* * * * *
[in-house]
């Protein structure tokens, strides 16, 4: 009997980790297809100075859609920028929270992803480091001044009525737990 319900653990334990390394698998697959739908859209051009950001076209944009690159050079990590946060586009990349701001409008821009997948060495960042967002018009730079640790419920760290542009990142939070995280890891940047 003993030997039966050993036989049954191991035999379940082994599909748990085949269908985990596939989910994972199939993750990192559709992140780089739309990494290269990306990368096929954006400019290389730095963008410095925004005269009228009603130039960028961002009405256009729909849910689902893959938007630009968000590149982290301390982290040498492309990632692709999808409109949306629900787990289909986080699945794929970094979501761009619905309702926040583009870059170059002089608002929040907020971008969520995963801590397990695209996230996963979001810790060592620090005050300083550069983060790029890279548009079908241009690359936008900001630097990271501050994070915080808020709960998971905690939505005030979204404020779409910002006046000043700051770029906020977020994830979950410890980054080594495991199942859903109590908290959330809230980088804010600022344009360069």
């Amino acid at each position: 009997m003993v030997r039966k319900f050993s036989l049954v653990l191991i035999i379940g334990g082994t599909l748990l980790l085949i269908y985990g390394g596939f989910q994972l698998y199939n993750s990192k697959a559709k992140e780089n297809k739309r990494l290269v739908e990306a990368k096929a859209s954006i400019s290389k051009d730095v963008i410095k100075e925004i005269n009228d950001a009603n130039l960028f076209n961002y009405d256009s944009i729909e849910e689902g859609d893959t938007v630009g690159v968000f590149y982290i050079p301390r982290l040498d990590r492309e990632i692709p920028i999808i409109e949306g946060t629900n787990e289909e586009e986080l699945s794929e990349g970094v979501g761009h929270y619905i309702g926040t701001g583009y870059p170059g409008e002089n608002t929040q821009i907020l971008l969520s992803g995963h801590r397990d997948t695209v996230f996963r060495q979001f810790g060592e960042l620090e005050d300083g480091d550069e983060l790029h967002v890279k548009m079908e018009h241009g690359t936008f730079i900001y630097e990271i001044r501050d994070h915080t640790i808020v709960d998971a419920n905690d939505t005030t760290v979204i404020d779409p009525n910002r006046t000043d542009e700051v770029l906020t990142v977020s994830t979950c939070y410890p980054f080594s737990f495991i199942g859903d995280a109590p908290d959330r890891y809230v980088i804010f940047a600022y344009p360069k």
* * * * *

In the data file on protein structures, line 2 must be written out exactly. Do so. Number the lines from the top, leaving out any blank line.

């Protein structure tokens, strides 16, 4: 009997980790297809100075859609920028929270992803480091001044009525737990 319900653990334990390394698998697959739908859209051009950001076209944009690159050079990590946060586009990349701001409008821009997948060495960042967002018009730079640790419920760290542009990142939070995280890891940047 003993030997039966050993036989049954191991035999379940082994599909748990085949269908985990596939989910994972199939993750990192559709992140780089739309990494290269990306990368096929954006400019290389730095963008410095925004005269009228009603130039960028961002009405256009729909849910689902893959938007630009968000590149982290301390982290040498492309990632692709999808409109949306629900787990289909986080699945794929970094979501761009619905309702926040583009870059170059002089608002929040907020971008969520995963801590397990695209996230996963979001810790060592620090005050300083550069983060790029890279548009079908241009690359936008900001630097990271501050994070915080808020709960998971905690939505005030979204404020779409910002006046000043700051770029906020977020994830979950410890980054080594495991199942859903109590908290959330809230980088804010600022344009360069």